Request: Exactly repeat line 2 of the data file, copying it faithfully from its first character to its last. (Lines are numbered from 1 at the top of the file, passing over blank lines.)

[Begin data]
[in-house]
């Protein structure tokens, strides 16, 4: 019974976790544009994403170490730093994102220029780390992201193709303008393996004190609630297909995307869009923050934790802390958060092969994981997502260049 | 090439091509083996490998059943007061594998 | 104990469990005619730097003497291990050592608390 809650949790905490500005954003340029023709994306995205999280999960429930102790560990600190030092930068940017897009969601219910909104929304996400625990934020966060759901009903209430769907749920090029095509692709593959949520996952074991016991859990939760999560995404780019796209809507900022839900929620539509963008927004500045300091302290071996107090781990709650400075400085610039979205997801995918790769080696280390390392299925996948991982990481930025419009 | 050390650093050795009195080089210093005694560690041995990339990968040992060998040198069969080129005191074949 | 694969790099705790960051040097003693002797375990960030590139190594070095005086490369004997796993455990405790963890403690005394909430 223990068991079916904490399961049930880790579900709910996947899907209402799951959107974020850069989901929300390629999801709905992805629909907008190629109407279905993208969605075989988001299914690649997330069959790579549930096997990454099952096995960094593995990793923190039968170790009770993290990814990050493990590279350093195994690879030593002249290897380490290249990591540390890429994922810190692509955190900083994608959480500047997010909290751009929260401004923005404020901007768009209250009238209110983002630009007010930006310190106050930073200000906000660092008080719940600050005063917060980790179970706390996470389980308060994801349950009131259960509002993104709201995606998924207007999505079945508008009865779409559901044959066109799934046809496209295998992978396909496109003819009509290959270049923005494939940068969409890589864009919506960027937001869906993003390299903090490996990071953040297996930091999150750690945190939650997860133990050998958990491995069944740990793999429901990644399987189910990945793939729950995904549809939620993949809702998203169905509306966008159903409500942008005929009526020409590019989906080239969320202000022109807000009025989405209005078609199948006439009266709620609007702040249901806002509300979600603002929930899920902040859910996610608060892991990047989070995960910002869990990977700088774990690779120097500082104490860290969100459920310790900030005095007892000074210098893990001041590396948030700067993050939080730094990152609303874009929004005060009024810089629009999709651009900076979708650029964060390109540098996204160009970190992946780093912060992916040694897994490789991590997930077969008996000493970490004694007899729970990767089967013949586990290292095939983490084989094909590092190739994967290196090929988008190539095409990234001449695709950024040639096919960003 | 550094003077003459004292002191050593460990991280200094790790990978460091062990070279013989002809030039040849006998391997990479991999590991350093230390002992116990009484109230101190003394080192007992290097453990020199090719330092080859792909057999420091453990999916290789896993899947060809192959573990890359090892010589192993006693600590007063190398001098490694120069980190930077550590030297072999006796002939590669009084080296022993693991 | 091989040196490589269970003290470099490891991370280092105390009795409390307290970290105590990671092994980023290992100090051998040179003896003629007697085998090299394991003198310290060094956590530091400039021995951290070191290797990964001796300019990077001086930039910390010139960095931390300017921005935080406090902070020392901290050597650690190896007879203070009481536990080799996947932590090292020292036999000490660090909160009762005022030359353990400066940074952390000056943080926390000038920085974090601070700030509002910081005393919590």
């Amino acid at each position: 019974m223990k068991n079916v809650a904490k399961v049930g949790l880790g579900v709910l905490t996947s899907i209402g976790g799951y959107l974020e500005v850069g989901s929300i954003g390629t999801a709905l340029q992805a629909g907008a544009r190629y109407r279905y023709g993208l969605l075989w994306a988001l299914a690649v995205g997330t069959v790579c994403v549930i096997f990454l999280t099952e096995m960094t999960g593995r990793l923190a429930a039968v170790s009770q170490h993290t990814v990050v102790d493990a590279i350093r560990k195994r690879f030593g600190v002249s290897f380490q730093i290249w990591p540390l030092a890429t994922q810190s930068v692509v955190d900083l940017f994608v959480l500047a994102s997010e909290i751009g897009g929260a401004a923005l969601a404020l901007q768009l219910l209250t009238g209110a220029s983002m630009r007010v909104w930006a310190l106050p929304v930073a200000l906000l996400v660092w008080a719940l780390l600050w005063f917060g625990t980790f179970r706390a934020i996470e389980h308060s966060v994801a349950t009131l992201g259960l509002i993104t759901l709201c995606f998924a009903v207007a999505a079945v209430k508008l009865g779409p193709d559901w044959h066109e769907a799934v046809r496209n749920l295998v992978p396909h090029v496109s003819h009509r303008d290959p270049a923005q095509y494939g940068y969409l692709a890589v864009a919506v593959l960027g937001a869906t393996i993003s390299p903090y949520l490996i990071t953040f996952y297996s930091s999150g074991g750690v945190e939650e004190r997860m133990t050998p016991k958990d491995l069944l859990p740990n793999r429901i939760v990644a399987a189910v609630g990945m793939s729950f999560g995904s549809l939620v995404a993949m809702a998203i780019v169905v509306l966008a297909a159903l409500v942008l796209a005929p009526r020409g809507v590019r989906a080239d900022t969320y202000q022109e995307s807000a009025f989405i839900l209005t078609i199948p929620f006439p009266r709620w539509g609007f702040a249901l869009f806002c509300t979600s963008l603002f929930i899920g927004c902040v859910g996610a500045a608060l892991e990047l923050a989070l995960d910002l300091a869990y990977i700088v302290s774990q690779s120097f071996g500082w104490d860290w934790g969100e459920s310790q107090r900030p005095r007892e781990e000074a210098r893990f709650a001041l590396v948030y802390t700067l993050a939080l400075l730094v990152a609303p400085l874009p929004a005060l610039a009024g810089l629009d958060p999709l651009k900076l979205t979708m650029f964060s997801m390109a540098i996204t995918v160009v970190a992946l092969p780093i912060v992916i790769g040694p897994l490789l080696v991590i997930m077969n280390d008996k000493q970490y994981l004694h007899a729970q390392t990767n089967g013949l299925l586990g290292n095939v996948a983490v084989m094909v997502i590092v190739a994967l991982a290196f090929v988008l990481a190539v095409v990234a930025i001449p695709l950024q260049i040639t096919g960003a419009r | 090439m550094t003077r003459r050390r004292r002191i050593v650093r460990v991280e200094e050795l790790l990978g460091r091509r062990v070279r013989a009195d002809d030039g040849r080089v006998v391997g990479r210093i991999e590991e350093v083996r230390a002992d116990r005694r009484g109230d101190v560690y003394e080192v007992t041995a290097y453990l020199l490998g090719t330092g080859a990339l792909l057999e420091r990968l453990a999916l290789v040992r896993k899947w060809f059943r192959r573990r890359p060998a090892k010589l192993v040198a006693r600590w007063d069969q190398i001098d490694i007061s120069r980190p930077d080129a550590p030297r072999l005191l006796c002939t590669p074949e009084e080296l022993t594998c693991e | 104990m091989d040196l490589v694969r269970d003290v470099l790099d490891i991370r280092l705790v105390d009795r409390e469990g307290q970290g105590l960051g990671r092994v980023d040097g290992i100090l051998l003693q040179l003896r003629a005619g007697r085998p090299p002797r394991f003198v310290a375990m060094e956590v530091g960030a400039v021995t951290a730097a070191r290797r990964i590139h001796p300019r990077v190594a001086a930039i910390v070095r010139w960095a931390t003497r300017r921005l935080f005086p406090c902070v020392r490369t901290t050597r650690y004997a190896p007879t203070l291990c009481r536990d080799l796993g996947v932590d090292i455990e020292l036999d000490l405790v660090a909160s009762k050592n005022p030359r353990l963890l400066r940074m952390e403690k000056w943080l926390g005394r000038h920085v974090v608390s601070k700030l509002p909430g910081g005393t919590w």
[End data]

């Protein structure tokens, strides 16, 4: 019974976790544009994403170490730093994102220029780390992201193709303008393996004190609630297909995307869009923050934790802390958060092969994981997502260049 | 090439091509083996490998059943007061594998 | 104990469990005619730097003497291990050592608390 809650949790905490500005954003340029023709994306995205999280999960429930102790560990600190030092930068940017897009969601219910909104929304996400625990934020966060759901009903209430769907749920090029095509692709593959949520996952074991016991859990939760999560995404780019796209809507900022839900929620539509963008927004500045300091302290071996107090781990709650400075400085610039979205997801995918790769080696280390390392299925996948991982990481930025419009 | 050390650093050795009195080089210093005694560690041995990339990968040992060998040198069969080129005191074949 | 694969790099705790960051040097003693002797375990960030590139190594070095005086490369004997796993455990405790963890403690005394909430 223990068991079916904490399961049930880790579900709910996947899907209402799951959107974020850069989901929300390629999801709905992805629909907008190629109407279905993208969605075989988001299914690649997330069959790579549930096997990454099952096995960094593995990793923190039968170790009770993290990814990050493990590279350093195994690879030593002249290897380490290249990591540390890429994922810190692509955190900083994608959480500047997010909290751009929260401004923005404020901007768009209250009238209110983002630009007010930006310190106050930073200000906000660092008080719940600050005063917060980790179970706390996470389980308060994801349950009131259960509002993104709201995606998924207007999505079945508008009865779409559901044959066109799934046809496209295998992978396909496109003819009509290959270049923005494939940068969409890589864009919506960027937001869906993003390299903090490996990071953040297996930091999150750690945190939650997860133990050998958990491995069944740990793999429901990644399987189910990945793939729950995904549809939620993949809702998203169905509306966008159903409500942008005929009526020409590019989906080239969320202000022109807000009025989405209005078609199948006439009266709620609007702040249901806002509300979600603002929930899920902040859910996610608060892991990047989070995960910002869990990977700088774990690779120097500082104490860290969100459920310790900030005095007892000074210098893990001041590396948030700067993050939080730094990152609303874009929004005060009024810089629009999709651009900076979708650029964060390109540098996204160009970190992946780093912060992916040694897994490789991590997930077969008996000493970490004694007899729970990767089967013949586990290292095939983490084989094909590092190739994967290196090929988008190539095409990234001449695709950024040639096919960003 | 550094003077003459004292002191050593460990991280200094790790990978460091062990070279013989002809030039040849006998391997990479991999590991350093230390002992116990009484109230101190003394080192007992290097453990020199090719330092080859792909057999420091453990999916290789896993899947060809192959573990890359090892010589192993006693600590007063190398001098490694120069980190930077550590030297072999006796002939590669009084080296022993693991 | 091989040196490589269970003290470099490891991370280092105390009795409390307290970290105590990671092994980023290992100090051998040179003896003629007697085998090299394991003198310290060094956590530091400039021995951290070191290797990964001796300019990077001086930039910390010139960095931390300017921005935080406090902070020392901290050597650690190896007879203070009481536990080799996947932590090292020292036999000490660090909160009762005022030359353990400066940074952390000056943080926390000038920085974090601070700030509002910081005393919590």